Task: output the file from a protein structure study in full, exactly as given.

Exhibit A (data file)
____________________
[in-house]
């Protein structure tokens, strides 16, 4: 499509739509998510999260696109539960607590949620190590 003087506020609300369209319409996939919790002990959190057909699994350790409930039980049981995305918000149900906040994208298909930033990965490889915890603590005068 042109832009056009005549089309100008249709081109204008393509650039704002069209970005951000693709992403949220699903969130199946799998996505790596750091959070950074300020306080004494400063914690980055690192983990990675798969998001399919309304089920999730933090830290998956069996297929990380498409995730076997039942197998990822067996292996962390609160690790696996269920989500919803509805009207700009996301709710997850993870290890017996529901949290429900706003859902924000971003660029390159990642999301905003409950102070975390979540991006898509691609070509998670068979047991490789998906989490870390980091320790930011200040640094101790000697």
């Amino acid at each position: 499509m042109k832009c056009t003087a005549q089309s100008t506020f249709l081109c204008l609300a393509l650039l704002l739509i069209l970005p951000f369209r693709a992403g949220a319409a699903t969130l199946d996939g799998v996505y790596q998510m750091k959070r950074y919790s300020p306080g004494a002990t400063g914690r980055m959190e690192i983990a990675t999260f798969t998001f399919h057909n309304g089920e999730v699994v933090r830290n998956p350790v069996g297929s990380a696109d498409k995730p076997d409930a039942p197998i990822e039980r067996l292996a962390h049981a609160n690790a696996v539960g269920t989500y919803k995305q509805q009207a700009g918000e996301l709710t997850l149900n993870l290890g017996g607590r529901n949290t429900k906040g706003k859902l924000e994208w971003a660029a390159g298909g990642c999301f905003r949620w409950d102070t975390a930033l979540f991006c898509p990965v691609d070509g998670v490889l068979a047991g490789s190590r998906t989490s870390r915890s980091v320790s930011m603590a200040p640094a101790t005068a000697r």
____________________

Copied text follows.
[in-house]
């Protein structure tokens, strides 16, 4: 499509739509998510999260696109539960607590949620190590 003087506020609300369209319409996939919790002990959190057909699994350790409930039980049981995305918000149900906040994208298909930033990965490889915890603590005068 042109832009056009005549089309100008249709081109204008393509650039704002069209970005951000693709992403949220699903969130199946799998996505790596750091959070950074300020306080004494400063914690980055690192983990990675798969998001399919309304089920999730933090830290998956069996297929990380498409995730076997039942197998990822067996292996962390609160690790696996269920989500919803509805009207700009996301709710997850993870290890017996529901949290429900706003859902924000971003660029390159990642999301905003409950102070975390979540991006898509691609070509998670068979047991490789998906989490870390980091320790930011200040640094101790000697």
């Amino acid at each position: 499509m042109k832009c056009t003087a005549q089309s100008t506020f249709l081109c204008l609300a393509l650039l704002l739509i069209l970005p951000f369209r693709a992403g949220a319409a699903t969130l199946d996939g799998v996505y790596q998510m750091k959070r950074y919790s300020p306080g004494a002990t400063g914690r980055m959190e690192i983990a990675t999260f798969t998001f399919h057909n309304g089920e999730v699994v933090r830290n998956p350790v069996g297929s990380a696109d498409k995730p076997d409930a039942p197998i990822e039980r067996l292996a962390h049981a609160n690790a696996v539960g269920t989500y919803k995305q509805q009207a700009g918000e996301l709710t997850l149900n993870l290890g017996g607590r529901n949290t429900k906040g706003k859902l924000e994208w971003a660029a390159g298909g990642c999301f905003r949620w409950d102070t975390a930033l979540f991006c898509p990965v691609d070509g998670v490889l068979a047991g490789s190590r998906t989490s870390r915890s980091v320790s930011m603590a200040p640094a101790t005068a000697r």